From 9/11 to 9/12…and beyond.

Thursday is the seventh anniversary of the Sept. 11 attacks on the World Trade Center and the Pentagon and the crashed airliner in Shanksville, Pa., an observance that will bring renewed focus on relations between Islam and the West. But the following day, Friday, Sept. 12, will mark two years since “9/12,” the date when Pope Benedict XVI gave a controversial lecture in Germany that cited critical remarks about the Prophet Muhammad and Islam and sparked a violent reaction in many Muslim communities. (Read the full text here.)
That event was in some respects just as pivotal since it put the focus on a religious conflict, not just a “clash of civilizations.” Yet in contrast with America’s post-9/11 strategy, there has been some important progress in relation between Rome and Islam. As I wrote in a column for the Star-Ledger of New Jersey on Sunday:


The date 9/12, like 9/11, became a symbol of a chasm of anger so wide it looked as though it could never be bridged
Two years later, there are signs of progress and even hopes for a rapprochement that could foster wider harmony between Islam and the West.
In July, Saudi Arabia’s King Abdullah sponsored an international conference on religious liberty. It had to be held in Spain, as Saudi Arabia would not permit interfaith discussions, but it did emerge from a landmark meeting in Mecca in early June at which Islamic scholars affirmed the need and willingness to engage in dialogue with other religions. And it followed Abdullah’s meeting at the Vatican a few months before that — the first reigning Saudi monarch to hold talks with a Roman pontiff.
These developments came on the heels of Benedict’s own rehabilitation visit to Turkey a few months after Regensburg and the announcement that in November, the pope plans to host the first meeting of a new Catholic-Muslim forum, the fruit of a letter sent to Benedict after Regensburg by 138 Muslim scholars who wanted to use the crisis to create an avenue of dialogue rather than recrimination.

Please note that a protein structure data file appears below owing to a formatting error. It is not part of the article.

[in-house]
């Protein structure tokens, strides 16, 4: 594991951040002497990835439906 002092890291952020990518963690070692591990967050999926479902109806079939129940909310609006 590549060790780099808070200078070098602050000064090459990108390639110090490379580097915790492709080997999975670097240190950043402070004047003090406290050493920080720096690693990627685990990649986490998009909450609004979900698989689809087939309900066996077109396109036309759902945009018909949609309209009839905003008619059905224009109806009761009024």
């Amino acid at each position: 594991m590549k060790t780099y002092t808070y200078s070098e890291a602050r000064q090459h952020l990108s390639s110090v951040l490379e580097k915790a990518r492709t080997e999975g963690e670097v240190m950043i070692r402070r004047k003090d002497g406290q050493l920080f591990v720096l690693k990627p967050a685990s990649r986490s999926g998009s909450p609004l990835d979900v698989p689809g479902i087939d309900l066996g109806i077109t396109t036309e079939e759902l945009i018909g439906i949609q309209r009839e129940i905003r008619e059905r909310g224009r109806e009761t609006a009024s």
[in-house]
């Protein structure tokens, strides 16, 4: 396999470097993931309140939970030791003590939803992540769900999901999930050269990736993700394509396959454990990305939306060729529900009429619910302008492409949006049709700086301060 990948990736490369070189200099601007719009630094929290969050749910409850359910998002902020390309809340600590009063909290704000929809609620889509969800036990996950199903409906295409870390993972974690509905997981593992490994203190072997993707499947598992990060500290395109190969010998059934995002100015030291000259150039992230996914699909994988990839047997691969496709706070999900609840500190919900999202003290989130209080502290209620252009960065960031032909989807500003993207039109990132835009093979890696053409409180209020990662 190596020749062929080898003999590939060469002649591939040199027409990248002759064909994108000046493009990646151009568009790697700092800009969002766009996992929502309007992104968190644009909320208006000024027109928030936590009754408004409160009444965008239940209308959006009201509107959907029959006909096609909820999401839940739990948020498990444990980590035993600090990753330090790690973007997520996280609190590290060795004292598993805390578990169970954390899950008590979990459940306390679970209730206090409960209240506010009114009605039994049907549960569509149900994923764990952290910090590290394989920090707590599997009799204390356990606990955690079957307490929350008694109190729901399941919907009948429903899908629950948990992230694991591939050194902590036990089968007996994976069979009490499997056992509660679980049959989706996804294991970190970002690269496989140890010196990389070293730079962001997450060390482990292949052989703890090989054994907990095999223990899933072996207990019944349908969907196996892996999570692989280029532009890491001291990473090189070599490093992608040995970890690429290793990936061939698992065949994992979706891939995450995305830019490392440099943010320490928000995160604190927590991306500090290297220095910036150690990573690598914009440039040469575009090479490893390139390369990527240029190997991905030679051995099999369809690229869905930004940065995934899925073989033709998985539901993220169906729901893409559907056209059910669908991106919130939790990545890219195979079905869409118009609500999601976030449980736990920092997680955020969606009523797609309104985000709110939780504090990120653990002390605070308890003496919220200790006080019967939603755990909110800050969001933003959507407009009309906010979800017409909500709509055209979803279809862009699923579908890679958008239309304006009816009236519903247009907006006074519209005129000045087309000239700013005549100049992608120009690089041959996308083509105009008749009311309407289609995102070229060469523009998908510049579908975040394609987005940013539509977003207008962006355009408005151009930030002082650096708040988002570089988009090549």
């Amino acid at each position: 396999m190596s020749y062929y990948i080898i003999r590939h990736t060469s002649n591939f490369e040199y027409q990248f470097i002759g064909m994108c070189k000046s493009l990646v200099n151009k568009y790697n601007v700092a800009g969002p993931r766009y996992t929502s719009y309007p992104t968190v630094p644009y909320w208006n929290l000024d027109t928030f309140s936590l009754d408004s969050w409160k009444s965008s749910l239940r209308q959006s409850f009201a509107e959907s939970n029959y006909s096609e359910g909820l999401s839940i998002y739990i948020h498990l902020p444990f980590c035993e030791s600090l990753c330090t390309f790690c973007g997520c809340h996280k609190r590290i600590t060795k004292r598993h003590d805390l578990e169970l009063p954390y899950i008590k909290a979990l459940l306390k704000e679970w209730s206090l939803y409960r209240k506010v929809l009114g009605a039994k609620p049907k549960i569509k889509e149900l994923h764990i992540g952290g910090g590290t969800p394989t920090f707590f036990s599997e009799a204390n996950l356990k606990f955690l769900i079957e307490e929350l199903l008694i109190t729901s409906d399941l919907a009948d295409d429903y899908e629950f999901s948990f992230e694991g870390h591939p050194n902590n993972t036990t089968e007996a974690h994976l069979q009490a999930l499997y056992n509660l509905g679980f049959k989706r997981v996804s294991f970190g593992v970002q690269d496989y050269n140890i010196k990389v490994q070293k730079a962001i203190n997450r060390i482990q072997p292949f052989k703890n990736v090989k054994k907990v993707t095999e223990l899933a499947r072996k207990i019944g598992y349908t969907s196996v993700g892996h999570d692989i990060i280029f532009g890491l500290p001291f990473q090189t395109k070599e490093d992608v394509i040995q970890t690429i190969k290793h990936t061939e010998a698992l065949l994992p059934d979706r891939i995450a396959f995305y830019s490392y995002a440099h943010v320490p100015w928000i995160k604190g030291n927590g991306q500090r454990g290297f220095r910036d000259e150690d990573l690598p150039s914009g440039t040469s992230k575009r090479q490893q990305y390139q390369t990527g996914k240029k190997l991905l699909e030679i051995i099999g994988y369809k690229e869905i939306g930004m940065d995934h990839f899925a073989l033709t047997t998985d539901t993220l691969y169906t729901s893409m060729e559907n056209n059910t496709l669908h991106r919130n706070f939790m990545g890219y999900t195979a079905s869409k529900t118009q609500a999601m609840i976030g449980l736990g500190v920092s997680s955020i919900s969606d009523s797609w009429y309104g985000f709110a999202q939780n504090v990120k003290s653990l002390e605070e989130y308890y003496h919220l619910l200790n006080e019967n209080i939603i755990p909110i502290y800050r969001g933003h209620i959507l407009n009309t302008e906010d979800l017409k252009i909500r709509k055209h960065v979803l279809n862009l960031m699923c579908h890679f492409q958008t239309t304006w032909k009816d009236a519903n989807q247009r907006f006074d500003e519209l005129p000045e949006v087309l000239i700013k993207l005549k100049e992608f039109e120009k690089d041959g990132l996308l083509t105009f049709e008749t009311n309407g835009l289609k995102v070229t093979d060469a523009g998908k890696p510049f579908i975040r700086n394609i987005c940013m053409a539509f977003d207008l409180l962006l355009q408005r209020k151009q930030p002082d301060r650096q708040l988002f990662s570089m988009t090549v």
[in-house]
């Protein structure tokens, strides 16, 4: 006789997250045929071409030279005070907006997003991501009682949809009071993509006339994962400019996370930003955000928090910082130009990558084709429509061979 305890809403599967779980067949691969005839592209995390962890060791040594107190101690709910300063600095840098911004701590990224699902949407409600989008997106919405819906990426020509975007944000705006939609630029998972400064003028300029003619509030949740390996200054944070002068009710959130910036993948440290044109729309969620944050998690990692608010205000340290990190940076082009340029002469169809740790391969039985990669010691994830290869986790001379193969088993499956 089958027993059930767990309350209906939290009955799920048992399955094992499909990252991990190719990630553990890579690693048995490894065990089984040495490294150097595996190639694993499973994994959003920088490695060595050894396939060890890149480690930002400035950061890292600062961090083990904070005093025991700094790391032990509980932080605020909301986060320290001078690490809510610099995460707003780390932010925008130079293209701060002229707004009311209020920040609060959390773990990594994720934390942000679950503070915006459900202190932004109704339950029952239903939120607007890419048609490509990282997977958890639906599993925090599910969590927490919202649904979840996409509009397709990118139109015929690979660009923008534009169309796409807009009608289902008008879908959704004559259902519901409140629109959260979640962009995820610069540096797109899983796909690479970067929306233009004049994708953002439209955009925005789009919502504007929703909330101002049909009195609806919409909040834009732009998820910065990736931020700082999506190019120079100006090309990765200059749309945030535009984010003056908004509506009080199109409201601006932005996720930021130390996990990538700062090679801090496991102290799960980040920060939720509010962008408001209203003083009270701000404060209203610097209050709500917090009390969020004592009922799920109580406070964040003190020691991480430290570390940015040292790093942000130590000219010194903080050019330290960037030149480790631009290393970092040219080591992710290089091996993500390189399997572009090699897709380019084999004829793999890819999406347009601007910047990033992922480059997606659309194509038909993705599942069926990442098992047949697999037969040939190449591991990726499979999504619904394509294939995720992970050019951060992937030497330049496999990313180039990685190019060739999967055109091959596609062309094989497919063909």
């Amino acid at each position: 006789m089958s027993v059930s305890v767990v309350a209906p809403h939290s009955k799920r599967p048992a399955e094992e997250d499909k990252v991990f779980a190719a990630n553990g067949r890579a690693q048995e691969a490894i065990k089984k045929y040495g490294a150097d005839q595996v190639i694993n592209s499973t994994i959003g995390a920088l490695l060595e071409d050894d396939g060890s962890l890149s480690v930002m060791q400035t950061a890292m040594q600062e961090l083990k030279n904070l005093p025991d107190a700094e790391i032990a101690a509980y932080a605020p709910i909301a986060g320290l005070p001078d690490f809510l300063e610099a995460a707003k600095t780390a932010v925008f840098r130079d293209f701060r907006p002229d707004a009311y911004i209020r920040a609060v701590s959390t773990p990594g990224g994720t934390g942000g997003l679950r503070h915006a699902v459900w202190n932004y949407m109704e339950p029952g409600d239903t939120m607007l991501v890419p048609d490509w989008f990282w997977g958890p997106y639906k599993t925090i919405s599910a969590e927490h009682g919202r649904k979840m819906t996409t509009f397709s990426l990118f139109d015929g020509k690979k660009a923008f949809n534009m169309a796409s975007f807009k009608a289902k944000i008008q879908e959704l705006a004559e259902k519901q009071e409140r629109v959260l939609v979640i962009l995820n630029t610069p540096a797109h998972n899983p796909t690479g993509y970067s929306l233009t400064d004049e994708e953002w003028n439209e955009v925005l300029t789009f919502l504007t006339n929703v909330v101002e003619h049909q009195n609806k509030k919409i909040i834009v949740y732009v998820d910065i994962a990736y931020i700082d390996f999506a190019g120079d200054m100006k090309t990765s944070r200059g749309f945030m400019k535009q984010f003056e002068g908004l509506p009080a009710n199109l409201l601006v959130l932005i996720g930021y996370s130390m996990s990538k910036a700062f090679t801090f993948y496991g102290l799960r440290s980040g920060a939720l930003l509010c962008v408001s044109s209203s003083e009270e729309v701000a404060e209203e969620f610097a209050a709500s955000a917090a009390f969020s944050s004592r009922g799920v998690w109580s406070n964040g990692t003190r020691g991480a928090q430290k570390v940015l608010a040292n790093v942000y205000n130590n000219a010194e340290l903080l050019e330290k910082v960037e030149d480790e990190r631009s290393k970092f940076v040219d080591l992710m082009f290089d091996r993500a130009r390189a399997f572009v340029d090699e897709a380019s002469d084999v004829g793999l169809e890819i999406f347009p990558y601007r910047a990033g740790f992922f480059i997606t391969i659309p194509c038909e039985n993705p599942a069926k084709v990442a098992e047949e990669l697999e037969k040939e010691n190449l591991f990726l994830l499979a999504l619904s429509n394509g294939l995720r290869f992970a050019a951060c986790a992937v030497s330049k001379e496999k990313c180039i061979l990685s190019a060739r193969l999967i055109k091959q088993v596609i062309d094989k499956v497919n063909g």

But while this represents progress, it’s hardly an end to this chapter in relations between the church and Islam.

Read the rest here

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posted September 10, 2008 at 7:06 pm

What I dont understand is the comment “there has been progress”.
How can there be progress when everything about catholicism is centered and focused on one absolute and undeniable truth:
— “There is only one true church and that is the catholic church.
— Everything else is protestant heresy.”
The pope recently reiterated this point.
That central core doctrine of the catholic faith automatically excludes any dialogue with other beliefs. Actually, the more I
think about it, even saying there could be a dialogue is a pretense,
a blatant premeditated deception.
When viewed in light of the central doctrine of the catholic faith,
these comments are deceitful rhetoric — lies. We have just been lied to again by our clergy.

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posted September 11, 2008 at 8:10 am

Today is also World Day of Prayer.
Why is that so conspicuously absent in catholic
publications and websites?
One would think the church would be thrilled to
embrace the concept of a day of world prayer for
peace. Is there a hidden message in this that we
need to be looking at?

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posted September 11, 2008 at 1:54 pm

Alot of the issues people have on this site and where the rest of the column is relate to the Catholic assertion of one and only Church. Certainly this undermines dialogue with Islam, but perhaps we should look at another way to foster a relationship: work. Both religions place an emphasis on taking care of the marginalized, so perhaps a joint outreach ministry could bear fruit. Put the differences into the workplace of managing a non-profit and see how quickly respect is fostered by works of mercy and justice. And since we aren’t going to gain much by just outright trying to convert one another around a table, at least working together would foster respect for one another’s dignity as believers and workers.

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